Pursuing Reconciliation in a Divided World
An ear-piercing scream reverberates through the air and my heart drops. Bracing myself for whatever awful thing just happened, I run into my kids’ playroom. My mind races to the worst-case scenario. I imagine the embarrassing conversation I will surely have with my husband, as I explain why we have to visit Doctor Daddy in the ER. Fighting against my instinct to panic, I tell myself I need to exude calm in the midst of chaos.
What I hear next sends tumultuous waves of incredulous relief over me. A little voice, full of all the righteous indignation she could muster, exclaims, “He took my Lamby and threw her on the ground.” Neither of my children was backing down. “But she took my new crayons and broke them on purpose!” A finger-pointing drama ensues and I legitimately feel like I should be allowed to add “crisis negotiator” to my resume.
But sometimes, parenting means your heart goes from the pit of your stomach to over-the-moon all in the same day. Of course, I’m not going to pretend that every argument ends with rainbows and butterflies. Occasionally, things just get ugly and we fall short. But thinking back to this particular incident, and the intensity at which my children went from “storming” to “performing” reconciliation, encourages my spirit. Inevitably, God uses children to uncover deep truths in profound ways. Through the heart of a child, God revealed three steps to seek reconciliation in a divided world.
“You broke my crayons on purpose! I’m so mad at you!” he exclaimed.
Understanding leads to empathy. Seeking to hear and understand is the foundation for reconciliation. We must start as good listeners. James 1:19-20 says,
“My dear brothers and sisters, take note of this: Everyone should be quick to listen, slow to speak and slow to become angry, because human anger does not produce the righteousness that God desires.”
In the midst of discord, simply restating someone’s words or reflecting their feelings helps them feel understood. When we identify someone’s thoughts and feelings, we correctly position ourselves to build a bridge with empathy.
“If someone took your crayons and broke them, how would that make you feel?” he asked.
Empathy leads to forgiveness. It’s not enough to simply know what the problem is. It is crucial to empathically connect how our knowledge of the issue impacts our own feelings and the feelings of others. If you struggle to correctly label your feelings or the feelings of others, it is important to find someone who safely models healthy emotional expression. 1 Peter 3:8 tells us,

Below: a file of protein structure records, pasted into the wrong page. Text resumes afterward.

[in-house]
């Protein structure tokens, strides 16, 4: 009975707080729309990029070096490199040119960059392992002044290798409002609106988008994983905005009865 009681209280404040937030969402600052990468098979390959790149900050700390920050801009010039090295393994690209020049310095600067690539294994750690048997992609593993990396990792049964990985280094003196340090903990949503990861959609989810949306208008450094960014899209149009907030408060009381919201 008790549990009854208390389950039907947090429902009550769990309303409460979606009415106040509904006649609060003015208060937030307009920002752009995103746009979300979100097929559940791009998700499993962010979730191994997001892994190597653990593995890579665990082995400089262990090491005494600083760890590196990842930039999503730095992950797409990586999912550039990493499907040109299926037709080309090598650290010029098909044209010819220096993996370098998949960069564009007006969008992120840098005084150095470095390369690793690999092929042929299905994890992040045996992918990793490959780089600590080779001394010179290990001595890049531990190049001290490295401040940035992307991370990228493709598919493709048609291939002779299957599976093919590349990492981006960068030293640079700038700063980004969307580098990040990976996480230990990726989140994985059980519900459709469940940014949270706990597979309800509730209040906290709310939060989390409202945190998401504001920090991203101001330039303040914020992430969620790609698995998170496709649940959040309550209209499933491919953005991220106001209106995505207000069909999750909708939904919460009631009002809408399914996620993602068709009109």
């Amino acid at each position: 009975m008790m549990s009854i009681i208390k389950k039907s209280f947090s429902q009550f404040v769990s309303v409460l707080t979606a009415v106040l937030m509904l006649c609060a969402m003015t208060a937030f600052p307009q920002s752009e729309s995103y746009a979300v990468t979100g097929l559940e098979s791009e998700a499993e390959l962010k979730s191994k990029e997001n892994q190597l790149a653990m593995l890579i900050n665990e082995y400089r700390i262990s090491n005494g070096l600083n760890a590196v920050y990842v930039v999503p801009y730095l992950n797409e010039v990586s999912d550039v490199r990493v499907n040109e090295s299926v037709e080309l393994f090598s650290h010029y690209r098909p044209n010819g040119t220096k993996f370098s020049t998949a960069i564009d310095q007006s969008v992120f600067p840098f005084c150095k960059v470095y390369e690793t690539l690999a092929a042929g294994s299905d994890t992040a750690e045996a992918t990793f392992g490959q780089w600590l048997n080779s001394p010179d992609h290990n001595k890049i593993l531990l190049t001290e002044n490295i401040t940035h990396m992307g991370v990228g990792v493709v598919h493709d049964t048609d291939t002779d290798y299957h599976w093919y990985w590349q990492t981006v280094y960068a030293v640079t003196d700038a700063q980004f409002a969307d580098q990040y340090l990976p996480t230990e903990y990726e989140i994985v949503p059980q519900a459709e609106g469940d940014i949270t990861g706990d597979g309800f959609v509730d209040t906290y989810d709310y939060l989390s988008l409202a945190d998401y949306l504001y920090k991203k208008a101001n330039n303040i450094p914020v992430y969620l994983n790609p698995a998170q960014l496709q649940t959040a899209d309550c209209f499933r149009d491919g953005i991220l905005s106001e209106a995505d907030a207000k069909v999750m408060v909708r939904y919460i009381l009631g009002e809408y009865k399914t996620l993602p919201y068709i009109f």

“Finally, all of you, be like-minded, be sympathetic, love one another, be compassionate and humble.”
Empathize with another’s suffering. Identify the possible role our actions play in that suffering. Only then, can we have humble hearts to forgive or ask for forgiveness.
“I’d feel mad. I’m sorry. Will you forgive me?” she responded.
Forgiveness leads to reconciliation. Ultimately, we should attempt to lovingly restore our relationships if it is safe and possible to do so. Jesus is the ultimate example of understanding the issue of sin, empathizing with our feelings and experiences, and building a bridge of reconciliation through his sacrificial love. Colossians 3:13 urges us to,
“Bear with each other and forgive one another if any of you has a grievance against someone. Forgive as the Lord forgave you.”
In the end, we are all children of God. We, as parents, have the responsibility to lead our children and model the same Godly reconciliation we strive for them to emulate. Never underestimate the impact your peace-bringing has on the Kingdom of God.
While this may seem like a small, insignificant blip on the radar of my kids’ childhood, perhaps instances like these are actually microcosms of our broken human condition. How can we as Christians stand as ambassadors of reconciliation in a society saturated with polarization and division? Everyday, I see the feuds unfolding across social media and in person; it appears at times that our society values the Academy Awards over the Nobel Peace Prize. In some ways, we appear no more rational than the child lamenting a great injustice, clenching a fist full of broken crayons.
How are you bringing peace to your little corner of this divided world? I pray God continues to open doors of reconciliation and gives you the courage to walk through them.